MN v AN [2023] EWHC 613 (Fam)10 March 2023

Published: 27/03/2023 09:00

Moor J. H’s application that W show cause why she should not be held to the terms of a 2005 (pre-Radmacher) prenuptial agreement. H’s premarital assets £32.5 million and W’s £62,000. Negotiations through leading solicitors resulted in agreement that H pay W £500,000 for each year of marriage, capped at £12.5 million, and after 8 years or the birth of children she would also receive half the value of their London property. Alternatively, she would receive 50% increase in value of H’s assets during the marriage, if greater, but capped at 42% of H’s wealth. H to also pay child maintenance, school fees, and medical expenses.

H gave notice of intention to divorce in September 2019 and under the PNA this was the deadline for computation of the financial provision under the PNA. H sought to rely on terms of PNA, which would give W £7 million Duxbury plus £4.75 million for housing. W applied for financial remedies well beyond that provided for in the PNA, and H applied to show cause. Parties had an unsuccessful private FDR before Lord Wilson.

Per Moor J:

No shred of evidence to support W’s claims of coercive control. Conduct not relevant and following Miller/McFarlane, fitting conduct into ‘all the circumstances’ was not permitted.

Useful discussion of the guidance given in Radmacher and how it has been applied subsequently. Parties represented by ‘first class’ solicitors who took their roles seriously. The deal was within the bracket of reasonable deals and W would have received half the matrimonial acquest had that been greater so sharing was not ignored. W was under pressure but not undue pressure, there was full disclosure, and the fact there would have been no marriage without a PNA was not a vitiating factor by itself – in any case, save the date invitations had not been sent out until after agreement was reached. Changes worked both ways and neither capitulated to the other. Although pre-Radmacher, W was advised to treat agreement as binding. No vitiating factors and no other factors reducing its weight.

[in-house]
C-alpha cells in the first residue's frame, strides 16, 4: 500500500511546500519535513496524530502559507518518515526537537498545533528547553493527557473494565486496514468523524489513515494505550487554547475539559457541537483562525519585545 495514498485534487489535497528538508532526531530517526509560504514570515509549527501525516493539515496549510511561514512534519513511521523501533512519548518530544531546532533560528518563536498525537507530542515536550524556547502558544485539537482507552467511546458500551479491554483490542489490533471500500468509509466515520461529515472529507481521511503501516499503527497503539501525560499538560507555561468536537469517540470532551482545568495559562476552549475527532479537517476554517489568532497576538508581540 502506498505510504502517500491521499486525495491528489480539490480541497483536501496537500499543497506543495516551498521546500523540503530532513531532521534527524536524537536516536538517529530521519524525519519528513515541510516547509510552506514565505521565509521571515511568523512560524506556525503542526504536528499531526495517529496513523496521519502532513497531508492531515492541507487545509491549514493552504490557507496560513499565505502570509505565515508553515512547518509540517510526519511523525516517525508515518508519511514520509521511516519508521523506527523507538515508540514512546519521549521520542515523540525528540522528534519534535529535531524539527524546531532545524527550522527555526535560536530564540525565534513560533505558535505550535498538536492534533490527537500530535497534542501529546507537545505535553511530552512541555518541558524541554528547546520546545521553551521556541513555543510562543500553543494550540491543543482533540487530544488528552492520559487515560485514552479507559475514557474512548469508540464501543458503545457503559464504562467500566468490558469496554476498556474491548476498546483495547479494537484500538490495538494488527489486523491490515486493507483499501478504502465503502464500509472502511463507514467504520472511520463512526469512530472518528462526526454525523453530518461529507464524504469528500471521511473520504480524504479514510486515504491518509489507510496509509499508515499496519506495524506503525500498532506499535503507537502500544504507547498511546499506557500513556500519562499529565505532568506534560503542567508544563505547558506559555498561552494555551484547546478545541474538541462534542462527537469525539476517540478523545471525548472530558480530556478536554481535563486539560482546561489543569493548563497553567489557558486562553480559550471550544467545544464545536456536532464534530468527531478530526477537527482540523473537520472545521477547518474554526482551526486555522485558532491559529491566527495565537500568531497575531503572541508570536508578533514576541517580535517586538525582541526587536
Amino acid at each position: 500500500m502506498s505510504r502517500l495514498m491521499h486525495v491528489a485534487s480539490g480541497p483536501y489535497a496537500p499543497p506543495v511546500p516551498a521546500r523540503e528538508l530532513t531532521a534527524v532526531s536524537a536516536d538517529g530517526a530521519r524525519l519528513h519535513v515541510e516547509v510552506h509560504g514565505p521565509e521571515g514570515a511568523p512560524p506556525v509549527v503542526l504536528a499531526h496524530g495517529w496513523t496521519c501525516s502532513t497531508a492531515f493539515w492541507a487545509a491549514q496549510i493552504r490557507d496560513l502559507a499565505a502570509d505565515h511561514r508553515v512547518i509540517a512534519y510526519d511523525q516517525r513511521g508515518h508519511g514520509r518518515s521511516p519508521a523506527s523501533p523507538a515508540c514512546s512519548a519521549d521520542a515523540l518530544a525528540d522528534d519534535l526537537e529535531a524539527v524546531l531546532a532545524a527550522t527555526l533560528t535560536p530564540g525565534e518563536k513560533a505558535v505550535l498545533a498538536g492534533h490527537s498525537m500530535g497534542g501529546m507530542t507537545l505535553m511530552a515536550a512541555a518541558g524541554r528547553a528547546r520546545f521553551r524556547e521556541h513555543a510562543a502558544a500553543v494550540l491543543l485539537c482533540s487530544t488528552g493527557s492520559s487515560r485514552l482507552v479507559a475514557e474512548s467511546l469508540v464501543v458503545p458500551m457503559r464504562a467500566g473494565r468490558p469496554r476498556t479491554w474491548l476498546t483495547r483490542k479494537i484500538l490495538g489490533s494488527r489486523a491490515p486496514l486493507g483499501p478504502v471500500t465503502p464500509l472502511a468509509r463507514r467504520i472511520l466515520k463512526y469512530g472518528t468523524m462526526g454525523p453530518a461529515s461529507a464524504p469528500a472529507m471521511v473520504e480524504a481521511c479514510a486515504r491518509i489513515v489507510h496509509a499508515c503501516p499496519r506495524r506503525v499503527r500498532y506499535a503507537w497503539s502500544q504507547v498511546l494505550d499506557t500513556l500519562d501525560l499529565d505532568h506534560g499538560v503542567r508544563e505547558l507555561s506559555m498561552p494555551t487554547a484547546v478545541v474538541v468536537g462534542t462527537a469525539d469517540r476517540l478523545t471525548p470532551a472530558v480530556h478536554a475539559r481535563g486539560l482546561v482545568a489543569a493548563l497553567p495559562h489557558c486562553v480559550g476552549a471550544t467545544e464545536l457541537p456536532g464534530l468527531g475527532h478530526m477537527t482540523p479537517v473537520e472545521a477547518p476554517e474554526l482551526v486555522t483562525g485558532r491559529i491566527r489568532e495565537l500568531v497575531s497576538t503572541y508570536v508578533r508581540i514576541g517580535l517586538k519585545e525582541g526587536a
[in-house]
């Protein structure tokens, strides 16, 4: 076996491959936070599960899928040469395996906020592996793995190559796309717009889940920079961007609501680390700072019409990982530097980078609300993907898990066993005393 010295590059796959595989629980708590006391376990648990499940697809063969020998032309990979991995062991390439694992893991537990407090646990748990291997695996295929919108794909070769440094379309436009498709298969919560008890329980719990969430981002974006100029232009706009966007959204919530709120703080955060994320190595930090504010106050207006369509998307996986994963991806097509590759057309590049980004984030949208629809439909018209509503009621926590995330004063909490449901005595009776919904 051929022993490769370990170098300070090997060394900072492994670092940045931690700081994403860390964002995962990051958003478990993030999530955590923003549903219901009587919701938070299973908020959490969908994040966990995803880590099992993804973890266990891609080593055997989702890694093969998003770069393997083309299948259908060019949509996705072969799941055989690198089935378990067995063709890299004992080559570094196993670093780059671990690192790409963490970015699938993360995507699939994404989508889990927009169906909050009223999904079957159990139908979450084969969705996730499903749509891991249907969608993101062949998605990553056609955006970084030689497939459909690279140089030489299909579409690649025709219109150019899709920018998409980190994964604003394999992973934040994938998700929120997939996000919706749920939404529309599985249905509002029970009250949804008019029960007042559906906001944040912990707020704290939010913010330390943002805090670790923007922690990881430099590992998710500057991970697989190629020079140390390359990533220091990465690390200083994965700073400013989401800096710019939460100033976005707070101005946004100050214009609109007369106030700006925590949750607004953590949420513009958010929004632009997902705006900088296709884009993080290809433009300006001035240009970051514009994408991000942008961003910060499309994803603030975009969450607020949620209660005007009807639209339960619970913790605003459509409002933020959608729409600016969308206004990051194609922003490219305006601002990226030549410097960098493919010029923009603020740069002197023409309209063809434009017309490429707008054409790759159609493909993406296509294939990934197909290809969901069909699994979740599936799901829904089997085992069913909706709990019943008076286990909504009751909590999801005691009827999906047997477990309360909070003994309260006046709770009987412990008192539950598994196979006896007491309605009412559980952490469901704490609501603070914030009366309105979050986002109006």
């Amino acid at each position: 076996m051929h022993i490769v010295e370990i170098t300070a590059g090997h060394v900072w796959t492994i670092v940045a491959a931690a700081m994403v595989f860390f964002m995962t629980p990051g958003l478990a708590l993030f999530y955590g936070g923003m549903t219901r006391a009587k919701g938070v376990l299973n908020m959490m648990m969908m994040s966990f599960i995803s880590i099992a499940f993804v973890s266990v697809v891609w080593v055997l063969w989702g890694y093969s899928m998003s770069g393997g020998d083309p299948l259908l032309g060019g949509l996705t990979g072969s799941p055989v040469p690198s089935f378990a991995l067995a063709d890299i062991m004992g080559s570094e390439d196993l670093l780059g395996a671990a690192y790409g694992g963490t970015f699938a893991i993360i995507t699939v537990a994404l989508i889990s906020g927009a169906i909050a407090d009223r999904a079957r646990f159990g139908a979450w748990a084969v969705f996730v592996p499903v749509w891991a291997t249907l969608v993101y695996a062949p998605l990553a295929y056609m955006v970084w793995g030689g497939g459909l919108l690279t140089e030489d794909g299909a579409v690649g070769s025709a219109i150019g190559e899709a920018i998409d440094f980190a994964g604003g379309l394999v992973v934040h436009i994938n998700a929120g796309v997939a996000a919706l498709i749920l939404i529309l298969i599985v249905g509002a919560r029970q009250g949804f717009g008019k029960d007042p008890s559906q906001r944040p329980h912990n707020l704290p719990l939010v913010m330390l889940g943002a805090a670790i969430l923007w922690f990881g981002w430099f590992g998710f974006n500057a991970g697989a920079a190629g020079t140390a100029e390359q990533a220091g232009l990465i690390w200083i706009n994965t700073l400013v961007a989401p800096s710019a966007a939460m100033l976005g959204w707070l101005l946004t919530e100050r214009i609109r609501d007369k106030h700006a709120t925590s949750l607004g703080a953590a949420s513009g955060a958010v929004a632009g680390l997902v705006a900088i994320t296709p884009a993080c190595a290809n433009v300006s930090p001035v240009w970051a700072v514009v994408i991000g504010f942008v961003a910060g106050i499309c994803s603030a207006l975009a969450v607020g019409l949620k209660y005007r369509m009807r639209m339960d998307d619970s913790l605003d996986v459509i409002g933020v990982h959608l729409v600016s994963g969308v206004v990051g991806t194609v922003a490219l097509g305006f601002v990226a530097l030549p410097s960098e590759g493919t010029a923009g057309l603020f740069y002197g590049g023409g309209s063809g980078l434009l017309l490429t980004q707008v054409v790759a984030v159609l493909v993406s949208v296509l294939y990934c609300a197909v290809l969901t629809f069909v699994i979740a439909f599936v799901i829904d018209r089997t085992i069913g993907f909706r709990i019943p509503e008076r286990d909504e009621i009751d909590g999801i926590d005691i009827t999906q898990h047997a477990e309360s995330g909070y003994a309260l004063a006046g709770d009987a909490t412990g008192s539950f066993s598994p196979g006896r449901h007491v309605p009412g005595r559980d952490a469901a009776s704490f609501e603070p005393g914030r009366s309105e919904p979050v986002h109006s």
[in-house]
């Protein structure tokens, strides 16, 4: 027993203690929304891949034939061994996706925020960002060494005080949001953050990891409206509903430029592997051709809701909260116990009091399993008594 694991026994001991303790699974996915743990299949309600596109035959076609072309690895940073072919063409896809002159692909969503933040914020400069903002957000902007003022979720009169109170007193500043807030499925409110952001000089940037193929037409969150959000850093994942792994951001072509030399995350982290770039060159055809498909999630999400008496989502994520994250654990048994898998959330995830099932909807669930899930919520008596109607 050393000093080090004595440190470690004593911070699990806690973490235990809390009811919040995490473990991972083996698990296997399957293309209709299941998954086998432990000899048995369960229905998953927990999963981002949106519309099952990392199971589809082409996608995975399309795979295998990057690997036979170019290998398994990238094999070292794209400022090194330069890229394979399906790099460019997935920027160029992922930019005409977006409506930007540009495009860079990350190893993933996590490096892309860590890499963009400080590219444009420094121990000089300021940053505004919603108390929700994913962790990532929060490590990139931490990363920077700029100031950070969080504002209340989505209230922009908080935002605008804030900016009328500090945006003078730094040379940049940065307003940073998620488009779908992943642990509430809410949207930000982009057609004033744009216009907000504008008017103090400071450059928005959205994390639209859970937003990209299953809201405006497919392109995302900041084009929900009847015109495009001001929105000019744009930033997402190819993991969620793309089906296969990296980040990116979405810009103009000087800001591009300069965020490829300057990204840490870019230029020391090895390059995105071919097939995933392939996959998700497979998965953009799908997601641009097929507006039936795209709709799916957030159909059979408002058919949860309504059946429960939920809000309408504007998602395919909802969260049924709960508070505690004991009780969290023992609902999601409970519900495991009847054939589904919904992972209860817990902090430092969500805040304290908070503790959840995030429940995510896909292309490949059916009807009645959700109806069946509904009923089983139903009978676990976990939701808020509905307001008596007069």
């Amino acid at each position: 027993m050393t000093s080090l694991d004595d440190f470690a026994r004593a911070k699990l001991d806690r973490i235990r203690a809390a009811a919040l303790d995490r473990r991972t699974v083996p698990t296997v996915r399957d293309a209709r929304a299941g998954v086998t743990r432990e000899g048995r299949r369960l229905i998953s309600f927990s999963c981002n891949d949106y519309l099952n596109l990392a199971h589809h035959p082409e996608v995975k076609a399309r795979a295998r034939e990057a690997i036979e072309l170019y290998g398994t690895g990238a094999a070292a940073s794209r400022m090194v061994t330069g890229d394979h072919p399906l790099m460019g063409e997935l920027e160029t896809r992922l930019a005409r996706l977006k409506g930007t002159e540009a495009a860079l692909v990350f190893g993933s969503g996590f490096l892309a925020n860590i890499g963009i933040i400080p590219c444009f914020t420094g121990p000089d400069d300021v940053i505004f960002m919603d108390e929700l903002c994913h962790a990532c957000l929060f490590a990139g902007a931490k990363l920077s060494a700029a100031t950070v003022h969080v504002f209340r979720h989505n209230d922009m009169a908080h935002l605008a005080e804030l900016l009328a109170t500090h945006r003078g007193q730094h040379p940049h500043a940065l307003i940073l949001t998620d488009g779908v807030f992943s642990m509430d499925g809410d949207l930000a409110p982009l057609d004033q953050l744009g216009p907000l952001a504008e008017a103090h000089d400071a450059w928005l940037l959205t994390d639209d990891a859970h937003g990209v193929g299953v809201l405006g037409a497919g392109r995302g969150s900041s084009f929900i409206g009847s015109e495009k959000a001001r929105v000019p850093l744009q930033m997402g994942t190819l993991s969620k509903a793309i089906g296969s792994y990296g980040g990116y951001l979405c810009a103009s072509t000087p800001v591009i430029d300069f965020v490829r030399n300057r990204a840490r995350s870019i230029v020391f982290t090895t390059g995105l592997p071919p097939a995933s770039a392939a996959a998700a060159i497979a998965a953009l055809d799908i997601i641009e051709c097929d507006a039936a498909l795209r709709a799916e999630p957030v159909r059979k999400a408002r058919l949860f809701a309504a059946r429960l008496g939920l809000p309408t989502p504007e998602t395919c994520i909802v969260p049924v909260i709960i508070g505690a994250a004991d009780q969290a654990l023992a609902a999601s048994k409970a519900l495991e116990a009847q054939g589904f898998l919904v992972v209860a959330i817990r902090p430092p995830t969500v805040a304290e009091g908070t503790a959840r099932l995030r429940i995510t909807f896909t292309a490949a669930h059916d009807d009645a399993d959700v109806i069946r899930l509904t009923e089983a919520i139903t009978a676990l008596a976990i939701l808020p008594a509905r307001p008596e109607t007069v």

After undertaking Brack v Brack [2018] EWCA Civ 2862 exercise, Moor J concludes that while absent a PNA the award might have been more generous, the PNA was not unfair and met W’s needs. Her spending did not have to remain at the exceptionally high marital level and she had the flexibility to downsize later in life. W was held to the PNA, save that she had six months to vacate FMH. H to discharge W’s litigation loan with any costs arguments to be made later.

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